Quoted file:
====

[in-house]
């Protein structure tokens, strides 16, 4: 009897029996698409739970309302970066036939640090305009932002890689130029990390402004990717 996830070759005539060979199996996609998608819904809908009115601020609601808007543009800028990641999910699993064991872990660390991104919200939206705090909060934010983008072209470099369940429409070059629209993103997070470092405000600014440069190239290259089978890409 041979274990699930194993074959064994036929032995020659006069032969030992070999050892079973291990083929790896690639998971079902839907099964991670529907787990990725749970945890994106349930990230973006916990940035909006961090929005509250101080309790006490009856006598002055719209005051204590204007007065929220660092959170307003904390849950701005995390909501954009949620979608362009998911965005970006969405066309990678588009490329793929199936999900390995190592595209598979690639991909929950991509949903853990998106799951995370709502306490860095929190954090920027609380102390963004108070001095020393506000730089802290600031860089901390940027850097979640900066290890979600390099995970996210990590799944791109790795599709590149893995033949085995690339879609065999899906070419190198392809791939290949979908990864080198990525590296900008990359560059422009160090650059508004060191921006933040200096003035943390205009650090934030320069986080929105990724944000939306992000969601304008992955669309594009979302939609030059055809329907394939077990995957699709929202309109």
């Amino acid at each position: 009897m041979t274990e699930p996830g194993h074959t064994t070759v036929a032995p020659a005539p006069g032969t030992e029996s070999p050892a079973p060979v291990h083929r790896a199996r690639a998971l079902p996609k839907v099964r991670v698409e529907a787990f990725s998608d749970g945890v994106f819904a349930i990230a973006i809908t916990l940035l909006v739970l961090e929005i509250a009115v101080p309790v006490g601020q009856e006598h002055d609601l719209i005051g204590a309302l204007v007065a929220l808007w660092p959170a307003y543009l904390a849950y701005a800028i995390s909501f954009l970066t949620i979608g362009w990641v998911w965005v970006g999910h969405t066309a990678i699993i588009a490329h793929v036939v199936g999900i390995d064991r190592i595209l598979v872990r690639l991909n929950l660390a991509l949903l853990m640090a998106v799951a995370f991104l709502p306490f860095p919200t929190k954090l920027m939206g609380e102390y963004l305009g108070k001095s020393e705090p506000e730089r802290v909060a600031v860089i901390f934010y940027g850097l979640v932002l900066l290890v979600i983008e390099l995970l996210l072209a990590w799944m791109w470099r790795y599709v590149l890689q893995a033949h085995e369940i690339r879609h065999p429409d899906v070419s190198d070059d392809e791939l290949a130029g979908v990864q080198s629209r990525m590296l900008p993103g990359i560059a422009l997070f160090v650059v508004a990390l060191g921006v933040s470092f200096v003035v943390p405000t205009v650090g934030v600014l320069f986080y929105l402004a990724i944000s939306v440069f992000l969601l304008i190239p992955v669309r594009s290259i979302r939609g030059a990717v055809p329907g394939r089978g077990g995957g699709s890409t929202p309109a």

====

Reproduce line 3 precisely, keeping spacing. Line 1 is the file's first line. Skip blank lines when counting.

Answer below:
């Amino acid at each position: 009897m041979t274990e699930p996830g194993h074959t064994t070759v036929a032995p020659a005539p006069g032969t030992e029996s070999p050892a079973p060979v291990h083929r790896a199996r690639a998971l079902p996609k839907v099964r991670v698409e529907a787990f990725s998608d749970g945890v994106f819904a349930i990230a973006i809908t916990l940035l909006v739970l961090e929005i509250a009115v101080p309790v006490g601020q009856e006598h002055d609601l719209i005051g204590a309302l204007v007065a929220l808007w660092p959170a307003y543009l904390a849950y701005a800028i995390s909501f954009l970066t949620i979608g362009w990641v998911w965005v970006g999910h969405t066309a990678i699993i588009a490329h793929v036939v199936g999900i390995d064991r190592i595209l598979v872990r690639l991909n929950l660390a991509l949903l853990m640090a998106v799951a995370f991104l709502p306490f860095p919200t929190k954090l920027m939206g609380e102390y963004l305009g108070k001095s020393e705090p506000e730089r802290v909060a600031v860089i901390f934010y940027g850097l979640v932002l900066l290890v979600i983008e390099l995970l996210l072209a990590w799944m791109w470099r790795y599709v590149l890689q893995a033949h085995e369940i690339r879609h065999p429409d899906v070419s190198d070059d392809e791939l290949a130029g979908v990864q080198s629209r990525m590296l900008p993103g990359i560059a422009l997070f160090v650059v508004a990390l060191g921006v933040s470092f200096v003035v943390p405000t205009v650090g934030v600014l320069f986080y929105l402004a990724i944000s939306v440069f992000l969601l304008i190239p992955v669309r594009s290259i979302r939609g030059a990717v055809p329907g394939r089978g077990g995957g699709s890409t929202p309109a």